-There are a lot of dishes around the world similar to a souvlaki. And a lot of these you can find in London. But it's always the same feeling after eating them, they're just not a souvlaki! What makes souvlaki so unique is the combination of the bread, with the way the meat is marinated, the fresh salad, the amazing Greek yogurt and the fries. And the fact that it's all wrapped up together means that you can have a combination of flavours all in one bite!
Is Athens taking over London?
-Definitely! We always thought that Athens is one of the coolest and most lively capitals in Europe. We love the graffiti, artwork and cafe culture around the centre and this is something you see more and more of in London and other cities around the world. And of course The Athenian souvlaki helps to bring that feel of Athens in the most international capital in the world.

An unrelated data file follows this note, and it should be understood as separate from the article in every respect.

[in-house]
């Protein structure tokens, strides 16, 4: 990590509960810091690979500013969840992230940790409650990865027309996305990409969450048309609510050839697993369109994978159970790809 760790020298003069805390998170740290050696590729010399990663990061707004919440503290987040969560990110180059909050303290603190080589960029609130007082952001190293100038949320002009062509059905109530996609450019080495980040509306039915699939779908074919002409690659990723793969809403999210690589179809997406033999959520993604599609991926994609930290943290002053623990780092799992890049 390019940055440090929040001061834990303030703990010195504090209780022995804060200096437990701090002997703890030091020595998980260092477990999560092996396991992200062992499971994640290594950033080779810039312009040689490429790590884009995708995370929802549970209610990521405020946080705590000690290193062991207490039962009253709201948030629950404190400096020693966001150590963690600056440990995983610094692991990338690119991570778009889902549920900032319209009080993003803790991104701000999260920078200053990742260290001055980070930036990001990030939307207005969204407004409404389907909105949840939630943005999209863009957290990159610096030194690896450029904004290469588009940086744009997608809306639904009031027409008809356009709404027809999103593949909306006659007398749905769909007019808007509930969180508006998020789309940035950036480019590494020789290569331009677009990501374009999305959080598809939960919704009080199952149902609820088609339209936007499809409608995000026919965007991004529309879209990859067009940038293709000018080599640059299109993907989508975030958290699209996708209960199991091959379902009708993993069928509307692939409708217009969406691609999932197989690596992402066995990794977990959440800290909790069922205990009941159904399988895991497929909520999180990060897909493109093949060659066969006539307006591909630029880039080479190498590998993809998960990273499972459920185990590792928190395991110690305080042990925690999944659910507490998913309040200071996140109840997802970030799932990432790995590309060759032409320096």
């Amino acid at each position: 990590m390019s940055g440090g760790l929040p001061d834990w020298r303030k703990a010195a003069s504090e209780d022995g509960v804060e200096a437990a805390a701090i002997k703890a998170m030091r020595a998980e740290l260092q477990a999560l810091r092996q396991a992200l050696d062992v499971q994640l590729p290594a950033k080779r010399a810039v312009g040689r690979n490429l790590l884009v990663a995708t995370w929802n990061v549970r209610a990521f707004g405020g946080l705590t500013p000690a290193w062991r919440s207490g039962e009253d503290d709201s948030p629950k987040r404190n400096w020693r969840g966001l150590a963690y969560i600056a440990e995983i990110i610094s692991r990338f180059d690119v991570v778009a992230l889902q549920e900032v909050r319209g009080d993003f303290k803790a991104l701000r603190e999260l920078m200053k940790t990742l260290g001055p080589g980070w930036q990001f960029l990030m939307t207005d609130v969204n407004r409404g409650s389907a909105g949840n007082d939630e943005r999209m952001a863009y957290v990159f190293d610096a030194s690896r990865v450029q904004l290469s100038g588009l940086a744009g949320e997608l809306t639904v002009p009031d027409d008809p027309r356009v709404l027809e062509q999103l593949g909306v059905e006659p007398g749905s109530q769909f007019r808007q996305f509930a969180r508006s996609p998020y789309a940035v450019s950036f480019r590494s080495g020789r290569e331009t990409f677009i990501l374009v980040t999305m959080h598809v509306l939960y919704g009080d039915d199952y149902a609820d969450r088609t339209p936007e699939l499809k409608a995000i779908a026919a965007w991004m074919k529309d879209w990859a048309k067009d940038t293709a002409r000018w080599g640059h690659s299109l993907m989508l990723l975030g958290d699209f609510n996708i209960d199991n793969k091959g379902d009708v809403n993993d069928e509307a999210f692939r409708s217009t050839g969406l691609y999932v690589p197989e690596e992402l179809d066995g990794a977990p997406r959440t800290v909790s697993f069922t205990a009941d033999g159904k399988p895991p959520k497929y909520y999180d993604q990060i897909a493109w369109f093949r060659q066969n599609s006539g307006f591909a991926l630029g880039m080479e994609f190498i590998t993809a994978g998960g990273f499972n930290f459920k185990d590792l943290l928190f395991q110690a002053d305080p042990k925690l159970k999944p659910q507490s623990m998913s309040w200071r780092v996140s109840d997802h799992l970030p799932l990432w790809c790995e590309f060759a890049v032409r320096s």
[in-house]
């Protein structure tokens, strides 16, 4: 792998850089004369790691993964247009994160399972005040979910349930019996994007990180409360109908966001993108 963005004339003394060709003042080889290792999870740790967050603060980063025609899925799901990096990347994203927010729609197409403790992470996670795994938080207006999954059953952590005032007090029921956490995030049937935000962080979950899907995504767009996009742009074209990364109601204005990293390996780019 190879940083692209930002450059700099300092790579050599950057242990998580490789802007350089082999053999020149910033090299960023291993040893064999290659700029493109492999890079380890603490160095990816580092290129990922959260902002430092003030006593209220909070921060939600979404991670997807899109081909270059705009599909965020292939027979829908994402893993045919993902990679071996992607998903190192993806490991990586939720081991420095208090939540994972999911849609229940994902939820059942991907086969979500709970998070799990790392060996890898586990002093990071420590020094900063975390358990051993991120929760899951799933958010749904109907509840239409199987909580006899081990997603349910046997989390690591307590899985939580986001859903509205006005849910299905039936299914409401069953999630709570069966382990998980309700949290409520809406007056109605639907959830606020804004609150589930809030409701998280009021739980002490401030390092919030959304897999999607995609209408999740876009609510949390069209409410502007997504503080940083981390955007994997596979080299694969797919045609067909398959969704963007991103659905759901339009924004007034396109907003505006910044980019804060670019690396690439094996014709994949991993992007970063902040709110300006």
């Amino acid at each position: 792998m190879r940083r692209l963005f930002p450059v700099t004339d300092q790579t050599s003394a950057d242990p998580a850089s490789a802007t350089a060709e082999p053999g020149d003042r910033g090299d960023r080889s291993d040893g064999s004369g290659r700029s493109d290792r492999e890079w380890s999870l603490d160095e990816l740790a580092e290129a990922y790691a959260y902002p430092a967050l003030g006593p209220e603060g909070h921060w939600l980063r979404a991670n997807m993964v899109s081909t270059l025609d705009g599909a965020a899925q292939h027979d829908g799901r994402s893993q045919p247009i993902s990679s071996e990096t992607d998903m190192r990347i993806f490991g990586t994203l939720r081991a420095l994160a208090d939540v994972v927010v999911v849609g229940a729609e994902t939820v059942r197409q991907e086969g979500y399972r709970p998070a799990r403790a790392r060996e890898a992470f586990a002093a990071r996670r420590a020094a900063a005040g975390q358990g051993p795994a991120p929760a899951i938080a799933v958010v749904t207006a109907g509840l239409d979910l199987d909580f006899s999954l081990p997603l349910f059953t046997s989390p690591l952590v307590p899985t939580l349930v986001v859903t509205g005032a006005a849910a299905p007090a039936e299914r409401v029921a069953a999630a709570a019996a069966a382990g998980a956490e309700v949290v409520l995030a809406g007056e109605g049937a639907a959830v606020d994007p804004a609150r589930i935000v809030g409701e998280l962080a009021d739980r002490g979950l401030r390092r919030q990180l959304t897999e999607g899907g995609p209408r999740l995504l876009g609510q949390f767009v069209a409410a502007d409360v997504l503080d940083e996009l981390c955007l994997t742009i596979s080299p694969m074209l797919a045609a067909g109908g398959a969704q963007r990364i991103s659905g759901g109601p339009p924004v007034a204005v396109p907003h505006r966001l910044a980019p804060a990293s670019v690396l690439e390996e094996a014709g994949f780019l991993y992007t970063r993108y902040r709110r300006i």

Any plans to bring The Athenian to Athens?
-Always! We love visiting Athens on a regular basis, we always have a great time and there's so much to do! From a stroll at the beach, to beautiful bars with views of the Parthenon, to the weather and the food! In terms of business, it is not in our immediate plans to bring The Athenian to Athens. Souvlaki in Athens and the rest of Greece is a really saturated market therefore we think it wouldn't be a good idea for us to open something at this point in time. We'll be visiting Athens later this year though and we cannot wait!